Strain specific features were predicted using genome-scale models of the metabolism of 55 strains of Escherichia coli and Shigella in a recent study.
By simulating the metabolism of the 55 strains on different growth conditions, the authors were able to take glimpse at potential auxotrophies and to classify the strains by metabolic phenotypes, providing evidence in support for a classification based on metabolic capabilities: bacterial species can be defined on the basis of a “core” metabolism and bacterial strains on the basis of niche-specific features.
After experimentally validating a selected sample of their predictions, the authors determined a 80% of accuracy.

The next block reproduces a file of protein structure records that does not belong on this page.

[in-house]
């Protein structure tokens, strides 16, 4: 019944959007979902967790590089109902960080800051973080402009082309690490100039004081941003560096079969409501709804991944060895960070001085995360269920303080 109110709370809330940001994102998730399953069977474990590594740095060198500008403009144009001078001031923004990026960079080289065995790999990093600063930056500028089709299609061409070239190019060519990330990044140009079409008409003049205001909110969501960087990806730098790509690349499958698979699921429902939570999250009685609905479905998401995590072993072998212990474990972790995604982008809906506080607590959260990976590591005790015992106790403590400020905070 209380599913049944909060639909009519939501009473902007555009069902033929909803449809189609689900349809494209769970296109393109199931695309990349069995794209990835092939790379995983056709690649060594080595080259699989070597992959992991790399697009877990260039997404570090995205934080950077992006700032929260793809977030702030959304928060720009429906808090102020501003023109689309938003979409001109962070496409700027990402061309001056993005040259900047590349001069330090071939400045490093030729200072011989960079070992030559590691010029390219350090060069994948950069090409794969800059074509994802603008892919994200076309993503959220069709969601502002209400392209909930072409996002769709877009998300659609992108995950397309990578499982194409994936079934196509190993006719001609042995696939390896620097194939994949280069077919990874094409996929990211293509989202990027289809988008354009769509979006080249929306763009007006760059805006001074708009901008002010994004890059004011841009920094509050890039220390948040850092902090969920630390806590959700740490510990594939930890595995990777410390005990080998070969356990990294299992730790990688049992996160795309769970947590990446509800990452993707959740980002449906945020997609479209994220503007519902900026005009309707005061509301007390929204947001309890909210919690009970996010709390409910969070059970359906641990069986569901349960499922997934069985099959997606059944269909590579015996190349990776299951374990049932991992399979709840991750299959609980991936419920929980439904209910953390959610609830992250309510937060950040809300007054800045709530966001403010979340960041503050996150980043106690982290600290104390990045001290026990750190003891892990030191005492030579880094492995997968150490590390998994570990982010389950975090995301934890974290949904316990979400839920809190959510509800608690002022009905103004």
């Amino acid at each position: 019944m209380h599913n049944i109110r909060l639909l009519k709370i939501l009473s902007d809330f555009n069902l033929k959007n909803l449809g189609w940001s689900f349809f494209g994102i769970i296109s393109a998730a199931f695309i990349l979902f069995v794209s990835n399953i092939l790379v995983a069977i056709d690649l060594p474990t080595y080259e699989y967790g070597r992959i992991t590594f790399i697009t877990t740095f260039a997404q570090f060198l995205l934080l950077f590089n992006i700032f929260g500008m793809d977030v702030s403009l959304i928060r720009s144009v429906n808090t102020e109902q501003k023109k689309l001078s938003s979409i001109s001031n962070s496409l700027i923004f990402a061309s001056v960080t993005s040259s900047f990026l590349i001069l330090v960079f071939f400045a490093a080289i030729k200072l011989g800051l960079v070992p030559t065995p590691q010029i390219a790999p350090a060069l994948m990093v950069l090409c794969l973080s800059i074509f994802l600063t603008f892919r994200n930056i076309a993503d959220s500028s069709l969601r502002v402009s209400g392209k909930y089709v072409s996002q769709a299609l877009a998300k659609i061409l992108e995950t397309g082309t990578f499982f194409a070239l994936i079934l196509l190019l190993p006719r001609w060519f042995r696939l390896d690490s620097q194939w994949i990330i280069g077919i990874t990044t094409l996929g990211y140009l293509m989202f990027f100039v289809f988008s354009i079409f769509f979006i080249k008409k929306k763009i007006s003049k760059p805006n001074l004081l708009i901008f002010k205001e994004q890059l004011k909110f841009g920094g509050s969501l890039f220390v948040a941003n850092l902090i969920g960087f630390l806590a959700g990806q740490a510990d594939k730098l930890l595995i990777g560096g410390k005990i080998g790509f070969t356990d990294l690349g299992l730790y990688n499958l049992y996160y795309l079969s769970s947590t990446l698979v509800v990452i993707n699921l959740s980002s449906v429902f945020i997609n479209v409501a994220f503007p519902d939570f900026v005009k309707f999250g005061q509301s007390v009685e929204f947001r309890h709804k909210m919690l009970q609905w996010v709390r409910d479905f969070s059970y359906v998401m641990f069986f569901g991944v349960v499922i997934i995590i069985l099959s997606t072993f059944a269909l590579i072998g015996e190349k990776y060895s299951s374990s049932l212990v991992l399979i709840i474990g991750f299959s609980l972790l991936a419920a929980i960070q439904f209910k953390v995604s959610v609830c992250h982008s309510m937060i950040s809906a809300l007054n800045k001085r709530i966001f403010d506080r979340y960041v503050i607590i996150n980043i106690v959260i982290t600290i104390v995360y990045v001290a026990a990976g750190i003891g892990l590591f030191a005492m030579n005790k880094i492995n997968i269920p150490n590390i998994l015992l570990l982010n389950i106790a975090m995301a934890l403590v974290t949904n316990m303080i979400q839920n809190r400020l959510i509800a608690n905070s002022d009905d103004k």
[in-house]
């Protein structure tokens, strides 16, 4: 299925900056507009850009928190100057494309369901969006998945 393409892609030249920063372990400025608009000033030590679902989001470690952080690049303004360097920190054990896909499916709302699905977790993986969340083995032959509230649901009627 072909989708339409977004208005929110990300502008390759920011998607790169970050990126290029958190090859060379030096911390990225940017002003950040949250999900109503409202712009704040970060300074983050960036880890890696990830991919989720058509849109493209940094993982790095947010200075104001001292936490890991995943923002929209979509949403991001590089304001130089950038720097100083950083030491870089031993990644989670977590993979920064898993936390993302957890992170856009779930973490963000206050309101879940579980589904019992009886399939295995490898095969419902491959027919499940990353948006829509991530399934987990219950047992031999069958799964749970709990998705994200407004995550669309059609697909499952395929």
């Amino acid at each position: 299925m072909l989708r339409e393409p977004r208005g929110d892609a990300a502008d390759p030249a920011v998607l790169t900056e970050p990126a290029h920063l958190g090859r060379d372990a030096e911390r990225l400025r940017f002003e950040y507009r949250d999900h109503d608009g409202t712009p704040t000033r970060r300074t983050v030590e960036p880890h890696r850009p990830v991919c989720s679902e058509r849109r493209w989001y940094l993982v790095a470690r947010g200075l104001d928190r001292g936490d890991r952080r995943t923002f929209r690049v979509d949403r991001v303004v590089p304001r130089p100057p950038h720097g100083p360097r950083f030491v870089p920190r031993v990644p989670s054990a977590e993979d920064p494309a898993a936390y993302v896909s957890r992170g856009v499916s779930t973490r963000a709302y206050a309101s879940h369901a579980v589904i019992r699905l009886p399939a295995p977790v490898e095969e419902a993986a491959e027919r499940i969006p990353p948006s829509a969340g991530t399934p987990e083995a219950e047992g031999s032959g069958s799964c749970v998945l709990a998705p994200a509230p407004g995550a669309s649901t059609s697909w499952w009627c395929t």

A critical account and a call for the more reserved use of the term “Synthetic Biology” are presented in a recent publication where it is argued that many metabolic engineering and biotechnology studies are often classified as Synthetic Biology studies when there seems to be no clear distinction. After reviewing the state of affairs on a number of branches of so-called Synthetic Biology, including the iGEM competition, the authors give some guidelines for the correct use of the term.
A recent publication reports that primary B lymphocytes can be transfected with nonviral plasmid DNA and secrete anti-miR-150.